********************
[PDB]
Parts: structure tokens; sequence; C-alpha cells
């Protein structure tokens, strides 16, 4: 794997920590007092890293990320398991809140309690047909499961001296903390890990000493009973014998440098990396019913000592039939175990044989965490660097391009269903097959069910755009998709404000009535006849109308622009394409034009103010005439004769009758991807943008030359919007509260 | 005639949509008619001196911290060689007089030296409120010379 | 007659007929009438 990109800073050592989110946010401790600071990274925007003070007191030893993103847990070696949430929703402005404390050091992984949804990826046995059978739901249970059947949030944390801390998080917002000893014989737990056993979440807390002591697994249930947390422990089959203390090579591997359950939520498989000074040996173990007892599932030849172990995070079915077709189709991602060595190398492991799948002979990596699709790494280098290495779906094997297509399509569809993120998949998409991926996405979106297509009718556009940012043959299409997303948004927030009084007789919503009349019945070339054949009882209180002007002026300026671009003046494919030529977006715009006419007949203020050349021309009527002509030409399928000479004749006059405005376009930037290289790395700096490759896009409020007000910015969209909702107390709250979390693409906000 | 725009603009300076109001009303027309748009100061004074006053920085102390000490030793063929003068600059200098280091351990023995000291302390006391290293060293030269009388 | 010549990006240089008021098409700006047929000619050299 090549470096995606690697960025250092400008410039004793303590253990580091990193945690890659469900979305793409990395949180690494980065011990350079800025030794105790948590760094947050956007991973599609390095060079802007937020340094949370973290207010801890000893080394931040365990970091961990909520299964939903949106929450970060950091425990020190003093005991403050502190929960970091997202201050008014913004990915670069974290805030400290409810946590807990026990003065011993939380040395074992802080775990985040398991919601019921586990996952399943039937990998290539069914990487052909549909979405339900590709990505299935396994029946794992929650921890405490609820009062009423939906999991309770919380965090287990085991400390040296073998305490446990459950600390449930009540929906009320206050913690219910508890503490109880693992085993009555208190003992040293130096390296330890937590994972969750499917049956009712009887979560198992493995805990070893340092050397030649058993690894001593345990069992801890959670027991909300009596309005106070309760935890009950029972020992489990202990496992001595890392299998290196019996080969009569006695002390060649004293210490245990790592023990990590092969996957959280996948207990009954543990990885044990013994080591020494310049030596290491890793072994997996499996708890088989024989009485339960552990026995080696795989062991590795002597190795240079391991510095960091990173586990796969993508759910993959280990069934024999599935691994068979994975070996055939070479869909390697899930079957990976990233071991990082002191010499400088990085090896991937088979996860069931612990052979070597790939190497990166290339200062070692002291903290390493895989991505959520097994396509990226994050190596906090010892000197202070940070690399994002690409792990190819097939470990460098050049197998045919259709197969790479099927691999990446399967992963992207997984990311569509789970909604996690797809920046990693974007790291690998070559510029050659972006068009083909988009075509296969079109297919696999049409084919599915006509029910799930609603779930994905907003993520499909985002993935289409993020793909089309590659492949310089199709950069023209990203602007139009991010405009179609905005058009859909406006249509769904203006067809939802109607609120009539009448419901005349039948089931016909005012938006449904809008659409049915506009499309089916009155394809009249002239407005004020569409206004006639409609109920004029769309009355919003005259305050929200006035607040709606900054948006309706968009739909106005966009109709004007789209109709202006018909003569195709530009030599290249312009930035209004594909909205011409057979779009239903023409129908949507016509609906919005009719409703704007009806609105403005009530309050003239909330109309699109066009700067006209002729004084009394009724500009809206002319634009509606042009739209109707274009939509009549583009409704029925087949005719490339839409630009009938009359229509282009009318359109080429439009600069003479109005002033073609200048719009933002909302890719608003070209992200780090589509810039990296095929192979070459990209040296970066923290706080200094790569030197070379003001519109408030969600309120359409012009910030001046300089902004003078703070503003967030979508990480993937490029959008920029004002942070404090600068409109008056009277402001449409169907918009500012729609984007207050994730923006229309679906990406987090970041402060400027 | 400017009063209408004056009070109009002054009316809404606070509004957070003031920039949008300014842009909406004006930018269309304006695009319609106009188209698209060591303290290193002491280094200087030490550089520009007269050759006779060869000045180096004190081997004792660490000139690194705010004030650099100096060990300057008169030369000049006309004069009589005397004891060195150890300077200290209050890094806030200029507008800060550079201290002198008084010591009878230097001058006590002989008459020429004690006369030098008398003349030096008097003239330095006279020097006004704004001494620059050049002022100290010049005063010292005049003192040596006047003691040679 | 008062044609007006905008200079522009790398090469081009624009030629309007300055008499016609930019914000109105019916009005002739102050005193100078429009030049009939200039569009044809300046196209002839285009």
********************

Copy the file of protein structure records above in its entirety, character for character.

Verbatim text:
[PDB]
Parts: structure tokens; sequence; C-alpha cells
């Protein structure tokens, strides 16, 4: 794997920590007092890293990320398991809140309690047909499961001296903390890990000493009973014998440098990396019913000592039939175990044989965490660097391009269903097959069910755009998709404000009535006849109308622009394409034009103010005439004769009758991807943008030359919007509260 | 005639949509008619001196911290060689007089030296409120010379 | 007659007929009438 990109800073050592989110946010401790600071990274925007003070007191030893993103847990070696949430929703402005404390050091992984949804990826046995059978739901249970059947949030944390801390998080917002000893014989737990056993979440807390002591697994249930947390422990089959203390090579591997359950939520498989000074040996173990007892599932030849172990995070079915077709189709991602060595190398492991799948002979990596699709790494280098290495779906094997297509399509569809993120998949998409991926996405979106297509009718556009940012043959299409997303948004927030009084007789919503009349019945070339054949009882209180002007002026300026671009003046494919030529977006715009006419007949203020050349021309009527002509030409399928000479004749006059405005376009930037290289790395700096490759896009409020007000910015969209909702107390709250979390693409906000 | 725009603009300076109001009303027309748009100061004074006053920085102390000490030793063929003068600059200098280091351990023995000291302390006391290293060293030269009388 | 010549990006240089008021098409700006047929000619050299 090549470096995606690697960025250092400008410039004793303590253990580091990193945690890659469900979305793409990395949180690494980065011990350079800025030794105790948590760094947050956007991973599609390095060079802007937020340094949370973290207010801890000893080394931040365990970091961990909520299964939903949106929450970060950091425990020190003093005991403050502190929960970091997202201050008014913004990915670069974290805030400290409810946590807990026990003065011993939380040395074992802080775990985040398991919601019921586990996952399943039937990998290539069914990487052909549909979405339900590709990505299935396994029946794992929650921890405490609820009062009423939906999991309770919380965090287990085991400390040296073998305490446990459950600390449930009540929906009320206050913690219910508890503490109880693992085993009555208190003992040293130096390296330890937590994972969750499917049956009712009887979560198992493995805990070893340092050397030649058993690894001593345990069992801890959670027991909300009596309005106070309760935890009950029972020992489990202990496992001595890392299998290196019996080969009569006695002390060649004293210490245990790592023990990590092969996957959280996948207990009954543990990885044990013994080591020494310049030596290491890793072994997996499996708890088989024989009485339960552990026995080696795989062991590795002597190795240079391991510095960091990173586990796969993508759910993959280990069934024999599935691994068979994975070996055939070479869909390697899930079957990976990233071991990082002191010499400088990085090896991937088979996860069931612990052979070597790939190497990166290339200062070692002291903290390493895989991505959520097994396509990226994050190596906090010892000197202070940070690399994002690409792990190819097939470990460098050049197998045919259709197969790479099927691999990446399967992963992207997984990311569509789970909604996690797809920046990693974007790291690998070559510029050659972006068009083909988009075509296969079109297919696999049409084919599915006509029910799930609603779930994905907003993520499909985002993935289409993020793909089309590659492949310089199709950069023209990203602007139009991010405009179609905005058009859909406006249509769904203006067809939802109607609120009539009448419901005349039948089931016909005012938006449904809008659409049915506009499309089916009155394809009249002239407005004020569409206004006639409609109920004029769309009355919003005259305050929200006035607040709606900054948006309706968009739909106005966009109709004007789209109709202006018909003569195709530009030599290249312009930035209004594909909205011409057979779009239903023409129908949507016509609906919005009719409703704007009806609105403005009530309050003239909330109309699109066009700067006209002729004084009394009724500009809206002319634009509606042009739209109707274009939509009549583009409704029925087949005719490339839409630009009938009359229509282009009318359109080429439009600069003479109005002033073609200048719009933002909302890719608003070209992200780090589509810039990296095929192979070459990209040296970066923290706080200094790569030197070379003001519109408030969600309120359409012009910030001046300089902004003078703070503003967030979508990480993937490029959008920029004002942070404090600068409109008056009277402001449409169907918009500012729609984007207050994730923006229309679906990406987090970041402060400027 | 400017009063209408004056009070109009002054009316809404606070509004957070003031920039949008300014842009909406004006930018269309304006695009319609106009188209698209060591303290290193002491280094200087030490550089520009007269050759006779060869000045180096004190081997004792660490000139690194705010004030650099100096060990300057008169030369000049006309004069009589005397004891060195150890300077200290209050890094806030200029507008800060550079201290002198008084010591009878230097001058006590002989008459020429004690006369030098008398003349030096008097003239330095006279020097006004704004001494620059050049002022100290010049005063010292005049003192040596006047003691040679 | 008062044609007006905008200079522009790398090469081009624009030629309007300055008499016609930019914000109105019916009005002739102050005193100078429009030049009939200039569009044809300046196209002839285009």